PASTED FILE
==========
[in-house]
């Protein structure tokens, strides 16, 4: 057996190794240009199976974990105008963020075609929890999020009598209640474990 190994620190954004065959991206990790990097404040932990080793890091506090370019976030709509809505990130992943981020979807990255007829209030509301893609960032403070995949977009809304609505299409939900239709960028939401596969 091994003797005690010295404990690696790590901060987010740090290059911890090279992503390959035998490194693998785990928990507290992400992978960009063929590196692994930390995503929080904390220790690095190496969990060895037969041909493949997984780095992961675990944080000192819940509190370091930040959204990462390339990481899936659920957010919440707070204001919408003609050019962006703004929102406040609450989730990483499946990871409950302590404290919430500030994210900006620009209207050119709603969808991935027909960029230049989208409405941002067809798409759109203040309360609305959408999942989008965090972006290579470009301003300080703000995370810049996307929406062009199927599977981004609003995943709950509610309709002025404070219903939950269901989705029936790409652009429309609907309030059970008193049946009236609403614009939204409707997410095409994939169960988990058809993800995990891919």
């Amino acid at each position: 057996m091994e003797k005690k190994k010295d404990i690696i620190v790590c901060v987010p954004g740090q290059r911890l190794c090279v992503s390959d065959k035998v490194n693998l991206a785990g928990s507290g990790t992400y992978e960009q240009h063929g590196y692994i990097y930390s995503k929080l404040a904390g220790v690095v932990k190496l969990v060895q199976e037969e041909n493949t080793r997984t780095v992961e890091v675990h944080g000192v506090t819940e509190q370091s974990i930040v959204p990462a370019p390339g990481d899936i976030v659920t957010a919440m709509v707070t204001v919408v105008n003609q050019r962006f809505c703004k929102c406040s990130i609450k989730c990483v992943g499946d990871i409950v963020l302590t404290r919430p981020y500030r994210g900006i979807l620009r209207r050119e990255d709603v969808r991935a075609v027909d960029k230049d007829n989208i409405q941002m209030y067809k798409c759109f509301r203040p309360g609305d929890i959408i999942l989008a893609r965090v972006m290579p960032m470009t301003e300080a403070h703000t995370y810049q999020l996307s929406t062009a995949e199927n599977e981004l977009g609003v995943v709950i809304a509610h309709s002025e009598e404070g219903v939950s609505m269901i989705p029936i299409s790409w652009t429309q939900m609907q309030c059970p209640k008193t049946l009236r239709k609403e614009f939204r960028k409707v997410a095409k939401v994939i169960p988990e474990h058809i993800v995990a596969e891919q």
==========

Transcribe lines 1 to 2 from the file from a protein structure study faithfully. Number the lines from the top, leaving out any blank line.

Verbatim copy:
[in-house]
């Protein structure tokens, strides 16, 4: 057996190794240009199976974990105008963020075609929890999020009598209640474990 190994620190954004065959991206990790990097404040932990080793890091506090370019976030709509809505990130992943981020979807990255007829209030509301893609960032403070995949977009809304609505299409939900239709960028939401596969 091994003797005690010295404990690696790590901060987010740090290059911890090279992503390959035998490194693998785990928990507290992400992978960009063929590196692994930390995503929080904390220790690095190496969990060895037969041909493949997984780095992961675990944080000192819940509190370091930040959204990462390339990481899936659920957010919440707070204001919408003609050019962006703004929102406040609450989730990483499946990871409950302590404290919430500030994210900006620009209207050119709603969808991935027909960029230049989208409405941002067809798409759109203040309360609305959408999942989008965090972006290579470009301003300080703000995370810049996307929406062009199927599977981004609003995943709950509610309709002025404070219903939950269901989705029936790409652009429309609907309030059970008193049946009236609403614009939204409707997410095409994939169960988990058809993800995990891919």